Dangerous terrain introduced – works like uneven terrain but also causes 1 fatigue to the unit.
Changes to the dimension of the sizes of terrain – I let you go a figure this one, I do not tend to care about these things – sorry!. It is getting late.
Equipment /Weapons – clarification of modifications and restriction, changes to rules for composite bows (free activation and no fatigue), crossbow (+1 to attack instead of -1 to Armour, and can only shot once per turn), javelin (+1 melee attack dice when charging, an example of this is the classic roman infantry attack I suppose), there is a new improvised weapon category.
Playing it over Easter
We decided to play a few games over the Easter Period and we only used starter warbands and I used my 2 by 2 terrain tile (famous from sessions of Pikemans Lament last year) as this one can easily be accommodated in a house full to the brim of family and friends. As we had mixed familiarity of the rules this was sufficient to get a few games played, starting within direct engagement distance.
We play the rules exactly as written, one a base is the same as a base in the 28mm version, no adjustments for ranges of missile weapons or movement.
Here are a few pictures from these games, the games flowed nicely and went really well.
Conclusion: Saga is still fun and works really well in 6mm whether you have the old or the new set of rules. In its base it is a simple I go you go – you roll to hit and then your opponent rolls to save kind of game. But with the addition of being able to use your opponents fatigue to gain benefits and the battle boards it is a unique game and I, and the Little One, really like it.
Note: I have played six games with the new version and lost five.
/ I hope that was of some interest, below two bonus parts one about music and the other some old Saga battle shots!
Bonus 1: Old Battle Shots 6mm in Action
Bonus 2: Music for you musings
In the original postings we included some recommended music whilst painting your warbands – so here are a few oldies and a few new ones
Amon Amarth starting with their Twilight of the Thunder God (that incidentially would be a fantastic title for a set of wargame rules in the Age of Vikings) followed by At Dawn’s First Light and Pursuit of Vikings – it does not get much more Viking melodic death metal than this. This is perhaps not everyone’s cup of, sorry I meant horn of mead!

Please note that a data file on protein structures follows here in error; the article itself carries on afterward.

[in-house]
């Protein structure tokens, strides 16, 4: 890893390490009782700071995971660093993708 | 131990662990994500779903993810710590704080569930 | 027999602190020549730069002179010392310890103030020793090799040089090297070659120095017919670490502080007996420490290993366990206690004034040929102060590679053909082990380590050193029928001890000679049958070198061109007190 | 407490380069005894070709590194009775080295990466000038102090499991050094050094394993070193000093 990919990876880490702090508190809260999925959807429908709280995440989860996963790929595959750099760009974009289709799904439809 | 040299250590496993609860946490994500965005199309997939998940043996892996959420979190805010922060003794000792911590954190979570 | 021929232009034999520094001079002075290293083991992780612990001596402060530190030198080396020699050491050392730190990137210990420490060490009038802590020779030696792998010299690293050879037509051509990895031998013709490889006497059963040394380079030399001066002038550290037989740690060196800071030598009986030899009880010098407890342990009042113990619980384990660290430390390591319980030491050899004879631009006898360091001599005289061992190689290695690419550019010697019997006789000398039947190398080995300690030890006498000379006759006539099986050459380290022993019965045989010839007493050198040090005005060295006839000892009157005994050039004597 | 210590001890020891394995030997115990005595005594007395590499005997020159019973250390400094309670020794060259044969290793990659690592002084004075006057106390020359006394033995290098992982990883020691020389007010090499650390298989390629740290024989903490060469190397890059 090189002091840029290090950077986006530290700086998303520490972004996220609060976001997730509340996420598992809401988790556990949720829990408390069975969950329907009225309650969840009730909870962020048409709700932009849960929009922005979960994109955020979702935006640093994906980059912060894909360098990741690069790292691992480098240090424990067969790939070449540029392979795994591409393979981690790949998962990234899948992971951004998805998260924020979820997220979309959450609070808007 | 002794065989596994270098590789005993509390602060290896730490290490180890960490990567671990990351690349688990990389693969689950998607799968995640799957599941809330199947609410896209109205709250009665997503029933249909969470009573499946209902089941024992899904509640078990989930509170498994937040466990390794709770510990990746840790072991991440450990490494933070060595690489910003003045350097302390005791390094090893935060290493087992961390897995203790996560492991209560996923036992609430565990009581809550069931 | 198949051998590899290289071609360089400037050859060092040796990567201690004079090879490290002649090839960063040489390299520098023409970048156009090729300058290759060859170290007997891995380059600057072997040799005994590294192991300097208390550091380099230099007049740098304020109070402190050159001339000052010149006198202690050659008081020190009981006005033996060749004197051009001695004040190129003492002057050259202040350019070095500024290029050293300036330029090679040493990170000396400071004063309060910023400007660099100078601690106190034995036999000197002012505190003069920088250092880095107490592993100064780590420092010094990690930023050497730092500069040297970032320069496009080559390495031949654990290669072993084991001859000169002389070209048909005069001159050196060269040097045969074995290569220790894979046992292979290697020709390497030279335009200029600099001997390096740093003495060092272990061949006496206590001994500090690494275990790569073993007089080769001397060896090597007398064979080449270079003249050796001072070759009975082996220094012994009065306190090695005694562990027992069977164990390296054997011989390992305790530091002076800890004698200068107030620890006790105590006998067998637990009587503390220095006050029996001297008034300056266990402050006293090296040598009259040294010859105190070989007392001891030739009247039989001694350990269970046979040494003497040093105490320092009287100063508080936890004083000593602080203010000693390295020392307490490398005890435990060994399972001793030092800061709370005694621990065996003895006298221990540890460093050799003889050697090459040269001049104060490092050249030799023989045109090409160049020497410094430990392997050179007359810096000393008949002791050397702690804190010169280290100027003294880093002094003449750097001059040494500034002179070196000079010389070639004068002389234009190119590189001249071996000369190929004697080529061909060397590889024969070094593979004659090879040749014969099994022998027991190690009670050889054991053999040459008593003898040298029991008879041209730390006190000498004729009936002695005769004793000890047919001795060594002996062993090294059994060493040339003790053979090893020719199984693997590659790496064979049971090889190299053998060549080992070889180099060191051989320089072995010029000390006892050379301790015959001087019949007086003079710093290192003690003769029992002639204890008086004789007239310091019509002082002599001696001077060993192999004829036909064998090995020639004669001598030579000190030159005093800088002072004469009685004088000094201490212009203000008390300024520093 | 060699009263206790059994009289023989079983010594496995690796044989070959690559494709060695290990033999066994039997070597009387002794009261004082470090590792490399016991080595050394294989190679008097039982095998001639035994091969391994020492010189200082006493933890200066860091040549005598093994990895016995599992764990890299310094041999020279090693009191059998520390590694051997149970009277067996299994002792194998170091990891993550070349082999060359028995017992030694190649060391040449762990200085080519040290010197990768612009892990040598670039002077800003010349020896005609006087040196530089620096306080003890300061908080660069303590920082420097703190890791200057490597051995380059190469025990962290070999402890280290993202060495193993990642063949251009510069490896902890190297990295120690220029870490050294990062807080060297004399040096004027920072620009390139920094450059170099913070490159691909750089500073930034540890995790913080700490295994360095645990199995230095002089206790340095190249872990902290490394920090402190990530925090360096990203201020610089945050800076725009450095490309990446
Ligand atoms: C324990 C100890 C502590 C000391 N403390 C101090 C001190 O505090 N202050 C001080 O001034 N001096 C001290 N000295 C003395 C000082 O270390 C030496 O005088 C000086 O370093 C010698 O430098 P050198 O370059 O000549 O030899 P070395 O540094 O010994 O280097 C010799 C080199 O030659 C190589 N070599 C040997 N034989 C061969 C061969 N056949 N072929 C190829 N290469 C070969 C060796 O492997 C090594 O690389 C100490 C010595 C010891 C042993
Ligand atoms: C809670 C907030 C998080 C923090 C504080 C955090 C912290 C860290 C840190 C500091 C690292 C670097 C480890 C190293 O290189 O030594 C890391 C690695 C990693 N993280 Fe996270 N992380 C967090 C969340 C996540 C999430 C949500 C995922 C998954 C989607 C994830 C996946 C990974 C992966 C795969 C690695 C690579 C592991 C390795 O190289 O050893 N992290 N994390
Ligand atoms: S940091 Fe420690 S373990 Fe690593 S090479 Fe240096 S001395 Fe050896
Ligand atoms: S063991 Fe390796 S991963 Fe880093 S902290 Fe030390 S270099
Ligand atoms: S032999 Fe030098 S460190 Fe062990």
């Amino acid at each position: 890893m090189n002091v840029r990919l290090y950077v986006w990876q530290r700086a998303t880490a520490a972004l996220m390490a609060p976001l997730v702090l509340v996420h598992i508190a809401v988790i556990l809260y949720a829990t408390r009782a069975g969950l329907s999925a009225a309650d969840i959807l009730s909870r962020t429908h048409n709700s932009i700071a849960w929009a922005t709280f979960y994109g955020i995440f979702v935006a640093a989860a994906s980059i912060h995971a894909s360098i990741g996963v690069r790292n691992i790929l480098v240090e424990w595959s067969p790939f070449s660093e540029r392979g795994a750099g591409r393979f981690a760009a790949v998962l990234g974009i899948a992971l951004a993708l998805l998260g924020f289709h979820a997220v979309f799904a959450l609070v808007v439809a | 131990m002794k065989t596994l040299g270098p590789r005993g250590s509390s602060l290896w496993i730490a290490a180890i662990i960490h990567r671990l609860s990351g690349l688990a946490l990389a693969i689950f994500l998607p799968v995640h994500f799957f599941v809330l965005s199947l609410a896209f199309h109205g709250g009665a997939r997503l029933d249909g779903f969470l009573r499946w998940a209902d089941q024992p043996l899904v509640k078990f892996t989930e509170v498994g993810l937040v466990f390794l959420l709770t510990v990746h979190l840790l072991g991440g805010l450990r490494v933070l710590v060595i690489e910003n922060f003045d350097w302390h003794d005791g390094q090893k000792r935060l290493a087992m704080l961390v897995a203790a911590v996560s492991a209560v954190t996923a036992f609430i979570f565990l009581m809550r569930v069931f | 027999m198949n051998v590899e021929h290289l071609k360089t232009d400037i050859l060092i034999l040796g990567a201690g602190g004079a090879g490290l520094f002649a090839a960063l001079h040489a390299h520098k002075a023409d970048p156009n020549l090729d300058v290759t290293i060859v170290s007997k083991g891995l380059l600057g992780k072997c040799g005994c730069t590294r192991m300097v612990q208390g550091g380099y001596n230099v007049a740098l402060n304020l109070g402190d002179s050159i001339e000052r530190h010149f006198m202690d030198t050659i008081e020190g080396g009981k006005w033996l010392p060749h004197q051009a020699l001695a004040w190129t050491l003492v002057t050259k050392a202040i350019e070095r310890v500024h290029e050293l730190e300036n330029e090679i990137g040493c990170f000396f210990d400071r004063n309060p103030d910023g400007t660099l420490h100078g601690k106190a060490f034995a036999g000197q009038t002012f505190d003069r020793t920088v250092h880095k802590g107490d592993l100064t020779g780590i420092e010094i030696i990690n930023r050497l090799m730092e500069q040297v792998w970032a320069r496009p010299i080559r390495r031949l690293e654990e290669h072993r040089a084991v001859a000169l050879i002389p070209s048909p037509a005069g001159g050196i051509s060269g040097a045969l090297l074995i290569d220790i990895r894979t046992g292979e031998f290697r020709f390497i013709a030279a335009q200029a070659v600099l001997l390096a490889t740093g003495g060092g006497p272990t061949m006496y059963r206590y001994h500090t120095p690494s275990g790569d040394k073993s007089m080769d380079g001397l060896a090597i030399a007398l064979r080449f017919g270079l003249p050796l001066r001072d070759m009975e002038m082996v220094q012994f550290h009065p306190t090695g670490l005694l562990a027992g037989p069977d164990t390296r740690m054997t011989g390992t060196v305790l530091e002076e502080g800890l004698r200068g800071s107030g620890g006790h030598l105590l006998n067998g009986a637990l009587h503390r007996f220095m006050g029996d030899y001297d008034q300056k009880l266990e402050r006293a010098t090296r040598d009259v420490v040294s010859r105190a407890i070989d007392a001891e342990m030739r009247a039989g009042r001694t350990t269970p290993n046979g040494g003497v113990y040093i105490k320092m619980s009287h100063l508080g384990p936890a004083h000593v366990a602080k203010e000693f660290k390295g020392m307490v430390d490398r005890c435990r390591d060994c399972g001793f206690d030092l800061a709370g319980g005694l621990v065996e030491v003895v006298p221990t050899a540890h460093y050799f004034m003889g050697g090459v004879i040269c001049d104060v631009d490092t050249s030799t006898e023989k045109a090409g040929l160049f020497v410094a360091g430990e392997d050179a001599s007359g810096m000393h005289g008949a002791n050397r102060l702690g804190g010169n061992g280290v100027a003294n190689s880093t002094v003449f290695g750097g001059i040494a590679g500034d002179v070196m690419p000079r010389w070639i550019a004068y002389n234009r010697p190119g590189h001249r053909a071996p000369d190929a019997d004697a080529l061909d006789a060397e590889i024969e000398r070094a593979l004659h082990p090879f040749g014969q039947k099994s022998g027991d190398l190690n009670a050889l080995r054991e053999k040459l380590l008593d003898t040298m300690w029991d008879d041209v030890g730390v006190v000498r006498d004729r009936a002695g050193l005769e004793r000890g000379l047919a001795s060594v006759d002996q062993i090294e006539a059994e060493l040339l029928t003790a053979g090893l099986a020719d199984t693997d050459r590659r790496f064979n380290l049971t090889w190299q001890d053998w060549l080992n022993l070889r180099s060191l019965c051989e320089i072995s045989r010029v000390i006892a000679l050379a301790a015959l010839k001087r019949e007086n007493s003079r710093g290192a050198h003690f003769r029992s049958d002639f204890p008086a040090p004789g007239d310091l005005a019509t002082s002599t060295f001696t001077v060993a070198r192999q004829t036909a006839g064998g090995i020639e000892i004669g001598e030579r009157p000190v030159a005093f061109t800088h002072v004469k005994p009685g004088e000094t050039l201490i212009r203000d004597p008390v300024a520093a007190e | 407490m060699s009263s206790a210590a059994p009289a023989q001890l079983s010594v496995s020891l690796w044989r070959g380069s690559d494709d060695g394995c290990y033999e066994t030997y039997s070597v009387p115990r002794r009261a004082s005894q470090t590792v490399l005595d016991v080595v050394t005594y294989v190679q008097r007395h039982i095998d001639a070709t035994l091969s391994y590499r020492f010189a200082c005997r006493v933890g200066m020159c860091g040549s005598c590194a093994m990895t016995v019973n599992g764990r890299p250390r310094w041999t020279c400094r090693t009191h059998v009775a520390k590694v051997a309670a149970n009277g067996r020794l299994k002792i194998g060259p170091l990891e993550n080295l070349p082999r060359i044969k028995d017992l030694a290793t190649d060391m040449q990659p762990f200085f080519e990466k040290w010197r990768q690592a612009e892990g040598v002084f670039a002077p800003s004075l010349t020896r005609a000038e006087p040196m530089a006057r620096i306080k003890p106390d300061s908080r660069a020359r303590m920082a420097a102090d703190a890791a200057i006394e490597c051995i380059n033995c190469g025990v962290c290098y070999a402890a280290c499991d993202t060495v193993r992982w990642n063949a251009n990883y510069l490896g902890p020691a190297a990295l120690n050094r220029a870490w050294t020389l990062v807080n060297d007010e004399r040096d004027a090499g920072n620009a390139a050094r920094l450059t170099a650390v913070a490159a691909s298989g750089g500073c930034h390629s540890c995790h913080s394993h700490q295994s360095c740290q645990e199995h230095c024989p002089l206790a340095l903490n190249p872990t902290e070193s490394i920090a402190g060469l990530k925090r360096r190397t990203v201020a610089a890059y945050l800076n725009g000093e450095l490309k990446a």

If that was too heavy for you do not despair there are some equally good options (youtube is full of this kind of things – should get your warbands done in an afternoon or give you plenty of inspiration to crush your opponents on the wargames table).
Some time ago I was writing a few blog entries about doing Gaslands in 6mm and then it went quiet – we actually have played a fair few games and really enjoy it.
Anyway a little bit of summary of where we are at with this:
Games we have played on our Toxic Track
Using Dropzone commander terrain
Further ideas – Snowmobiles and Zombies
As I have said before I am not in a position to have a permanent set-up so prefer to do some of the games I play on smaller surfaces (say a maximum of 3 by 4 feet), so games like X-wing or Saga are great straight from the box. Another way to achieve this is to convert a bigger scale game (e.g.28mm) from inches to centimeters (1″ becomes 1 cm) or by using half inches (1″ becomes 1/2″ or 1.27cm – not that difficult if you make special measuring sticks – a one time investment in time) – and using smaller scales for the miniatures. I did this for the Dan Mersey series of rules (e.g. here and here) and for Too Fat Lardies Sharp Practice (e.g. here) and it does work. Yes it is a little bit more fiddly.
My original thoughts on doing Gaslands in 6mm – well actually more than thoughts – can be found summarised in a blog post I wrote earlier (Here). After this I got myself some 50% movement templates that I bought from Bendyboards (link here, contact Lee and ask him for 50% if this is of interest) that produces the official Gaslands templates. This in effect means that a 2 by 2 foot board equates to a 4 by 4 in full scale.
If you want a good overview of the game, I think this review (link here) is a good summary and worth reading instead of me repeating something similar in content but less enjoyable and thorough. I agree with the sentiment of this review.
TERRAIN FOR PLAYING THE GAME
So far we have used the Toxic track I made some time ago to do our games, we played a fair few games just using a car each with front mounted machine gun, but we have now also done some games with 3 to 5 vehicles on each side. I find that it produces different games – the single car race is about outmaneuvering and skill whilst the selection of vehicles tends to lead to a more skirmish fight situation – at least the way the Little One and I are playing. Both version highly enjoyable.
Here is the terrain board again (2 by 2 feet) – we are ready to press the pedals very quickly with 2 minutes of so set-up time.
It has some slimy pits that are best left alone.
Here are a few shots from some of the games we have played.
dropzone commander ruined city tiles